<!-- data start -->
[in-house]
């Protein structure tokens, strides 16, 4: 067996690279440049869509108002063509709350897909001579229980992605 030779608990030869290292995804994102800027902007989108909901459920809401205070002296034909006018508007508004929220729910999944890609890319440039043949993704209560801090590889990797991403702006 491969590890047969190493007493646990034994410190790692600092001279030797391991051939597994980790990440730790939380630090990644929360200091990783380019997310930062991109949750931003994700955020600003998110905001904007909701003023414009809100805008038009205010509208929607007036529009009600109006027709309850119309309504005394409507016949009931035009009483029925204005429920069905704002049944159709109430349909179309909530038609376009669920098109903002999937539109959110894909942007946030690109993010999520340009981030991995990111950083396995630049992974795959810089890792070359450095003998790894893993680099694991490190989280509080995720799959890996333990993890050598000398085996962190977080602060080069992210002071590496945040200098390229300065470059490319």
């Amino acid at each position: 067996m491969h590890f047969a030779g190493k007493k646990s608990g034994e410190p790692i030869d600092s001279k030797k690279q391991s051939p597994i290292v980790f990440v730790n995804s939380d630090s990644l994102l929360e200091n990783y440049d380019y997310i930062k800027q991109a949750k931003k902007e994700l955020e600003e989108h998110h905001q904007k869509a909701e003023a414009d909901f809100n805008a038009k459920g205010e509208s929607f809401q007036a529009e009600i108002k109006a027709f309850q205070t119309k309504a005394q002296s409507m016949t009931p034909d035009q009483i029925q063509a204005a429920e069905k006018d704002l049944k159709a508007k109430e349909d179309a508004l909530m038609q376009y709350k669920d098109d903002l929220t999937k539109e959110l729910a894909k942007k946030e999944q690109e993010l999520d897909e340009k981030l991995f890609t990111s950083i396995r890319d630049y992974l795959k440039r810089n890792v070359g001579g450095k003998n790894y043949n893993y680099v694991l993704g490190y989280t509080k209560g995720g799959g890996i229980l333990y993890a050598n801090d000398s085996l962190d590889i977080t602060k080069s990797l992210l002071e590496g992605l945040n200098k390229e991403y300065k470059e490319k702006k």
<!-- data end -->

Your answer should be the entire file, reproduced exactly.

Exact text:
[in-house]
């Protein structure tokens, strides 16, 4: 067996690279440049869509108002063509709350897909001579229980992605 030779608990030869290292995804994102800027902007989108909901459920809401205070002296034909006018508007508004929220729910999944890609890319440039043949993704209560801090590889990797991403702006 491969590890047969190493007493646990034994410190790692600092001279030797391991051939597994980790990440730790939380630090990644929360200091990783380019997310930062991109949750931003994700955020600003998110905001904007909701003023414009809100805008038009205010509208929607007036529009009600109006027709309850119309309504005394409507016949009931035009009483029925204005429920069905704002049944159709109430349909179309909530038609376009669920098109903002999937539109959110894909942007946030690109993010999520340009981030991995990111950083396995630049992974795959810089890792070359450095003998790894893993680099694991490190989280509080995720799959890996333990993890050598000398085996962190977080602060080069992210002071590496945040200098390229300065470059490319």
């Amino acid at each position: 067996m491969h590890f047969a030779g190493k007493k646990s608990g034994e410190p790692i030869d600092s001279k030797k690279q391991s051939p597994i290292v980790f990440v730790n995804s939380d630090s990644l994102l929360e200091n990783y440049d380019y997310i930062k800027q991109a949750k931003k902007e994700l955020e600003e989108h998110h905001q904007k869509a909701e003023a414009d909901f809100n805008a038009k459920g205010e509208s929607f809401q007036a529009e009600i108002k109006a027709f309850q205070t119309k309504a005394q002296s409507m016949t009931p034909d035009q009483i029925q063509a204005a429920e069905k006018d704002l049944k159709a508007k109430e349909d179309a508004l909530m038609q376009y709350k669920d098109d903002l929220t999937k539109e959110l729910a894909k942007k946030e999944q690109e993010l999520d897909e340009k981030l991995f890609t990111s950083i396995r890319d630049y992974l795959k440039r810089n890792v070359g001579g450095k003998n790894y043949n893993y680099v694991l993704g490190y989280t509080k209560g995720g799959g890996i229980l333990y993890a050598n801090d000398s085996l962190d590889i977080t602060k080069s990797l992210l002071e590496g992605l945040n200098k390229e991403y300065k470059e490319k702006k």